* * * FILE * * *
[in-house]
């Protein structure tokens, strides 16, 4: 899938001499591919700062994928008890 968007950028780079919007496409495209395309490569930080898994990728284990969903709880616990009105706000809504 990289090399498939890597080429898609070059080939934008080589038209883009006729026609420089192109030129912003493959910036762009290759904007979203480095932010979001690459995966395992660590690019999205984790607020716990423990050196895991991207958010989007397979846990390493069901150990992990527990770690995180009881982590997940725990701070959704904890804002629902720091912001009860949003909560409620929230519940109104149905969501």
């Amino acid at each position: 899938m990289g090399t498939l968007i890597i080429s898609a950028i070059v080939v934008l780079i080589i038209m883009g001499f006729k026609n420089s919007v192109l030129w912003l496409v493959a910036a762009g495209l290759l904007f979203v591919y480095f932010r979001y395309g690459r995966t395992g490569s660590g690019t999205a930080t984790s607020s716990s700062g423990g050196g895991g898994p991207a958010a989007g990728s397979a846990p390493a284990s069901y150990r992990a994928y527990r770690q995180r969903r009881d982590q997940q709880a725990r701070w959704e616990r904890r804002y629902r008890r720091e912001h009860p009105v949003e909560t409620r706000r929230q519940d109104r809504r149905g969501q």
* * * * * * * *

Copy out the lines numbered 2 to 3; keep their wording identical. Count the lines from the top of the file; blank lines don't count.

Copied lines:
């Protein structure tokens, strides 16, 4: 899938001499591919700062994928008890 968007950028780079919007496409495209395309490569930080898994990728284990969903709880616990009105706000809504 990289090399498939890597080429898609070059080939934008080589038209883009006729026609420089192109030129912003493959910036762009290759904007979203480095932010979001690459995966395992660590690019999205984790607020716990423990050196895991991207958010989007397979846990390493069901150990992990527990770690995180009881982590997940725990701070959704904890804002629902720091912001009860949003909560409620929230519940109104149905969501």
């Amino acid at each position: 899938m990289g090399t498939l968007i890597i080429s898609a950028i070059v080939v934008l780079i080589i038209m883009g001499f006729k026609n420089s919007v192109l030129w912003l496409v493959a910036a762009g495209l290759l904007f979203v591919y480095f932010r979001y395309g690459r995966t395992g490569s660590g690019t999205a930080t984790s607020s716990s700062g423990g050196g895991g898994p991207a958010a989007g990728s397979a846990p390493a284990s069901y150990r992990a994928y527990r770690q995180r969903r009881d982590q997940q709880a725990r701070w959704e616990r904890r804002y629902r008890r720091e912001h009860p009105v949003e909560t409620r706000r929230q519940d109104r809504r149905g969501q």